The Objects

5th May 1815

Arabic Proclamation Object Resized.jpg
Source: © The British Library Board, Add MS 34942, Vol. XLI, f. 27. Reproduced with permission.

Egyptian Anxieties

Contributed by: Peter Hill

In 1815 the Egyptian ruler Muhammad Ali returned abruptly to Cairo from his campaign against the Wahhabis in the Arabian Peninsula. Historians have suggested that his return was the result of the news of Napoleon’s escape from Elba: well aware of Bonaparte’s reputation, Muhammad Ali wanted to keep an eye on new political developments in Europe.

Muhammad Ali, a soldier of Albanian origin, had come to power in Egypt after the end of the French occupation there in 1801, succeeding in making himself the de facto ruler under the formal suzerainty of the Ottoman Sultan.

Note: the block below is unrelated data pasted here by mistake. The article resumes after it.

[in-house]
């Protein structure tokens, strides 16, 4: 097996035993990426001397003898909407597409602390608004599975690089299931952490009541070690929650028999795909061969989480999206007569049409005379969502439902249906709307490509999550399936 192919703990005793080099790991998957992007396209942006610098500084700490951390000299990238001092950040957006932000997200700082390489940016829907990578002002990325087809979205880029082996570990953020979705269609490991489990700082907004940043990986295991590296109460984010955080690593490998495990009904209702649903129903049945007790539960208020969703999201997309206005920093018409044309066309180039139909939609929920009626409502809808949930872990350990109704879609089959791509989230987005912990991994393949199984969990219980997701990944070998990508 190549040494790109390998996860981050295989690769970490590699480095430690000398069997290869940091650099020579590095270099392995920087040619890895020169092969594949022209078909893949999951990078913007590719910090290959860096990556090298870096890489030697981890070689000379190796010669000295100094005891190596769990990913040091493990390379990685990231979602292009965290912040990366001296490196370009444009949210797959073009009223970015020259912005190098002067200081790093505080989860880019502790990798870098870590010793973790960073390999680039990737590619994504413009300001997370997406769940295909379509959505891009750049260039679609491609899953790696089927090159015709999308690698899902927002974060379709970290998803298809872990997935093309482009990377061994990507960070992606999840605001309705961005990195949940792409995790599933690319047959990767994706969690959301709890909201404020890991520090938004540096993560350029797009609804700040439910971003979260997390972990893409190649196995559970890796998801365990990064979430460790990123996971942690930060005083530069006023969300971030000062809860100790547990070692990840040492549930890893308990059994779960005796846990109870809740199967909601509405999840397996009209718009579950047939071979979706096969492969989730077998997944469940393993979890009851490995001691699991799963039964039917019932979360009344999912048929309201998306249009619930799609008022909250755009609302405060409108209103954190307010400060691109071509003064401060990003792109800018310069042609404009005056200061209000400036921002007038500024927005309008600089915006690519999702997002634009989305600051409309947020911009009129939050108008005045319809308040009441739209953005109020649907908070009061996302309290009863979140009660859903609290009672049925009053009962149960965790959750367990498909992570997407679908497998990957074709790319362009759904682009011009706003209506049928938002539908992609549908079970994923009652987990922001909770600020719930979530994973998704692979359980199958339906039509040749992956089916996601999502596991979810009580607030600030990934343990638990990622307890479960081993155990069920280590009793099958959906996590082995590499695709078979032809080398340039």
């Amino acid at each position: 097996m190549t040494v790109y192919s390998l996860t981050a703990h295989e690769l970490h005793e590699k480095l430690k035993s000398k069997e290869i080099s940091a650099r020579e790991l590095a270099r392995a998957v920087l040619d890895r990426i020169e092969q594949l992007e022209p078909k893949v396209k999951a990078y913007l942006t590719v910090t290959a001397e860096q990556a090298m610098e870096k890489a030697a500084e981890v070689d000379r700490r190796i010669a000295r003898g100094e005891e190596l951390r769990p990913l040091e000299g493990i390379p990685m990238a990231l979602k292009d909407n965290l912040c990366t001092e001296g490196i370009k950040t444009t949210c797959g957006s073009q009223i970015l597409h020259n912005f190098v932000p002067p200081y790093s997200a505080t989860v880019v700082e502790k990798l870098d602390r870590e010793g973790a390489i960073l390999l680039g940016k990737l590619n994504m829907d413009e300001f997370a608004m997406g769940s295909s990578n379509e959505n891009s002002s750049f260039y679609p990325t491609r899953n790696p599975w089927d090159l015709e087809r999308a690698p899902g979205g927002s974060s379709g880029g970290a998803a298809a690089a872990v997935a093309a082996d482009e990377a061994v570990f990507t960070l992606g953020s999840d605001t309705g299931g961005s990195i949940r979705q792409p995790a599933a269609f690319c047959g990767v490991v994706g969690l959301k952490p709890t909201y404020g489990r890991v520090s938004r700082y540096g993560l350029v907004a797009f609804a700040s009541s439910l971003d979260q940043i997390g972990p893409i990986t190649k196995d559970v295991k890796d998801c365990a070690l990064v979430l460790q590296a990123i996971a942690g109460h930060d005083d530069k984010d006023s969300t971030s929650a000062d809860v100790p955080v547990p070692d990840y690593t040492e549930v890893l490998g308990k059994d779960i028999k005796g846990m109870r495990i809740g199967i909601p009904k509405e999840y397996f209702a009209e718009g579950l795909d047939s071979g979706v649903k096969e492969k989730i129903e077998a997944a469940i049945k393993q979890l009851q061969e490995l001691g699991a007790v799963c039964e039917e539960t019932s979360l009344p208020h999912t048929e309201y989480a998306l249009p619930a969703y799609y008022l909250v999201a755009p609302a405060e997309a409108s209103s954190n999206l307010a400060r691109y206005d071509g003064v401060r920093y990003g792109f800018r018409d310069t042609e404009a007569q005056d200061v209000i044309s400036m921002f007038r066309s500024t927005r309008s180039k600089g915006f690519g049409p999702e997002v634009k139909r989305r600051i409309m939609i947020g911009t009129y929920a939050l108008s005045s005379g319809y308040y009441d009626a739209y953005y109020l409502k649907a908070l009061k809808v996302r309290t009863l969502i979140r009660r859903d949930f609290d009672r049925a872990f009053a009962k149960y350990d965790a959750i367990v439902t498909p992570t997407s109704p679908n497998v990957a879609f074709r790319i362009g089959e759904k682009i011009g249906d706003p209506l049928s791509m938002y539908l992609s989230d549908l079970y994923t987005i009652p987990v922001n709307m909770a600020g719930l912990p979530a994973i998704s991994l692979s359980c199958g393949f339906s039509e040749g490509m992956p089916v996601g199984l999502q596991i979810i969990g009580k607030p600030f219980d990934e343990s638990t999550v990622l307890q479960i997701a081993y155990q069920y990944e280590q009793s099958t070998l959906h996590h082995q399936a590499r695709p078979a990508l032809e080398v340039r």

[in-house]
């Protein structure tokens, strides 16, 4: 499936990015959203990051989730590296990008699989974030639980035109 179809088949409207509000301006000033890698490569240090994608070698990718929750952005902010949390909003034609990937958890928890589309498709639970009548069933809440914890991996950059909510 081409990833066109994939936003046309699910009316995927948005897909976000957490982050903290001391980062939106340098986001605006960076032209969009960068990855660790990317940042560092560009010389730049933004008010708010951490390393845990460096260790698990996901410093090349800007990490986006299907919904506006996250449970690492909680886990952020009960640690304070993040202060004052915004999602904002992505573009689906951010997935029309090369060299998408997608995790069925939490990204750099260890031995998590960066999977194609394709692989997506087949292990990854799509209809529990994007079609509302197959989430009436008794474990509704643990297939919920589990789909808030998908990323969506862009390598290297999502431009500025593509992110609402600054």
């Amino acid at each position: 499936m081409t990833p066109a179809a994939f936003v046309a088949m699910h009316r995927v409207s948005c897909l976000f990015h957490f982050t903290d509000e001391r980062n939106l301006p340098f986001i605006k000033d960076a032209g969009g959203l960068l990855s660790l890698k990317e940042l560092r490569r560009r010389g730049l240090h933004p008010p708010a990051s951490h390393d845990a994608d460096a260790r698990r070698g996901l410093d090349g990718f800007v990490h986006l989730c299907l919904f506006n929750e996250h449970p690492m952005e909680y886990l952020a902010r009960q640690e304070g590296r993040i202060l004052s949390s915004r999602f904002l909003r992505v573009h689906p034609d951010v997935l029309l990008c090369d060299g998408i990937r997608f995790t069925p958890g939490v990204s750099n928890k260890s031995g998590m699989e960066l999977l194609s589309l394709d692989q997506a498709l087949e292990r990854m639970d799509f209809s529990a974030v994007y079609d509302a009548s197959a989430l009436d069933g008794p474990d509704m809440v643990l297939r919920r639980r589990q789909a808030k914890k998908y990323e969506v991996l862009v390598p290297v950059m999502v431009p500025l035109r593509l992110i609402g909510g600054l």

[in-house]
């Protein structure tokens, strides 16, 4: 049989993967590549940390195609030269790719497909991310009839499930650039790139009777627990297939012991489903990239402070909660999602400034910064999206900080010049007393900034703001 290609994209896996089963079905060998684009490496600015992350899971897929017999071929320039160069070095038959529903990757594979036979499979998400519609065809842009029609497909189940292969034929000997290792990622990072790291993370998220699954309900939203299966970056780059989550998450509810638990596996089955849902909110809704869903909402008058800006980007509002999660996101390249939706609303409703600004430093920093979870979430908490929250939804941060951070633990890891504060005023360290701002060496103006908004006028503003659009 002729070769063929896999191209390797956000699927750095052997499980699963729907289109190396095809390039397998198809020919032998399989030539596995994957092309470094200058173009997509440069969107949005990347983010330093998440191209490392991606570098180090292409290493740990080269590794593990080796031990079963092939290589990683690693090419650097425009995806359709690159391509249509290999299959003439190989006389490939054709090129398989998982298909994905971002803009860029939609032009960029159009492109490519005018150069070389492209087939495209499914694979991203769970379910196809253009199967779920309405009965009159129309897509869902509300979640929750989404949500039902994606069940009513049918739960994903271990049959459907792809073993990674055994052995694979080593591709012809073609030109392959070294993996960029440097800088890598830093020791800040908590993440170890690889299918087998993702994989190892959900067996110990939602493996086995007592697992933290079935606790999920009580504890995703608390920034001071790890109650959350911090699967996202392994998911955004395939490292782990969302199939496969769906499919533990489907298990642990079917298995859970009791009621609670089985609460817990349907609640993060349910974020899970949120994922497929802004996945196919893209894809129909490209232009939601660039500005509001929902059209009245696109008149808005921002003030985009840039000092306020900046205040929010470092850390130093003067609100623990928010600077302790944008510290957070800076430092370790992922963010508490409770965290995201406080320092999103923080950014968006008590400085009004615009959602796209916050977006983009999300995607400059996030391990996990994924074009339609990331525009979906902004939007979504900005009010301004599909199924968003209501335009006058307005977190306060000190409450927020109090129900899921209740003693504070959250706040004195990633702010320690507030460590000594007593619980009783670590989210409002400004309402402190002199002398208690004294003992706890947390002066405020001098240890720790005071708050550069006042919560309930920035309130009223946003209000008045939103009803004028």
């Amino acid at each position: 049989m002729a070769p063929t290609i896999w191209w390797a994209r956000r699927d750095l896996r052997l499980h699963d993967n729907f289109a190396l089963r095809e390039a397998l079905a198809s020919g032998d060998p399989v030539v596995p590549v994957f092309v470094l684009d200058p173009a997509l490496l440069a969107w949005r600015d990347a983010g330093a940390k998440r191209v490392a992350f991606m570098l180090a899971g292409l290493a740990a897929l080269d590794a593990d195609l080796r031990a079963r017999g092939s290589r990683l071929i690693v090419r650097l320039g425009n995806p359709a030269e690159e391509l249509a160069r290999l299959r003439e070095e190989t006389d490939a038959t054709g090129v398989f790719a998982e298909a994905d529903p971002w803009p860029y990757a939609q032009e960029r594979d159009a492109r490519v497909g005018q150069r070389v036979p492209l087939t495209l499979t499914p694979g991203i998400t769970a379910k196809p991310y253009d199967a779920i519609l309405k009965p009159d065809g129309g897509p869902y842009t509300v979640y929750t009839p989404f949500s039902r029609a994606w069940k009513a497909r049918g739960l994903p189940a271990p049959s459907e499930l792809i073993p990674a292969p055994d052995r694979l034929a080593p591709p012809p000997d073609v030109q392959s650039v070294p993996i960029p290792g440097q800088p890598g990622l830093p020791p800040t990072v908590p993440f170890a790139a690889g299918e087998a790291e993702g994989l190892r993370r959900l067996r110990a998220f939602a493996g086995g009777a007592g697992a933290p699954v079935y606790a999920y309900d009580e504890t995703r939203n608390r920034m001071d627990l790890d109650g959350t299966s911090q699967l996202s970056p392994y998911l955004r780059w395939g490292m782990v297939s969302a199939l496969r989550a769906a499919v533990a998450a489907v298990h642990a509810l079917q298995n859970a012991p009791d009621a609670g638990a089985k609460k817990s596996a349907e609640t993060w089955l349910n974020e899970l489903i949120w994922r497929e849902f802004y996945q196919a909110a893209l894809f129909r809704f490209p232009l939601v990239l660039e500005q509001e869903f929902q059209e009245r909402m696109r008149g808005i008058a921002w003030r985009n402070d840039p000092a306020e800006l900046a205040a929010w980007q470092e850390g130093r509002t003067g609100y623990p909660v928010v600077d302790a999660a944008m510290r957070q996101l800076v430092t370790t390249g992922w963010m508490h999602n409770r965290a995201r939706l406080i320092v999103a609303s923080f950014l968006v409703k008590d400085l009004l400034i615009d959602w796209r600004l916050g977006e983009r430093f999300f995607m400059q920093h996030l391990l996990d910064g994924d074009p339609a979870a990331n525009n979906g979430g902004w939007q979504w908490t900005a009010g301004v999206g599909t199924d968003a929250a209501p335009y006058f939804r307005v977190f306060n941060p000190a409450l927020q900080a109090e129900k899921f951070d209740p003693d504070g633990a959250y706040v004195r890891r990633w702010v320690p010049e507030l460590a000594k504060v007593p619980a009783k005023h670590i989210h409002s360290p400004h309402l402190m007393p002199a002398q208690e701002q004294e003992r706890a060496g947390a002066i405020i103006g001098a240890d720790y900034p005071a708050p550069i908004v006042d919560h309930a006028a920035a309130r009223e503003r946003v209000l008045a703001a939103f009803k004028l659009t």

Napoleon, not yet Emperor but a general under the Directory, had invaded Egypt in 1798 at the head of the Armée de l’Orient: French troops remained until forced to retire by the British in 1801.

A master of propaganda, Bonaparte had issued this proclamation, rendered into Arabic by Syrian Christian translators, on his arrival in Alexandria. In the name of ‘the French Republic built on the foundation of Liberty and Equality’, Bonaparte assures the Egyptians of good intentions towards Egypt and Islam, and urges them to rise up against their Mamluk rulers. The proclamation, and Napoleon himself, have generated interest in the Arab world ever since.

For a translation of the proclamation, see ‘Further Information’.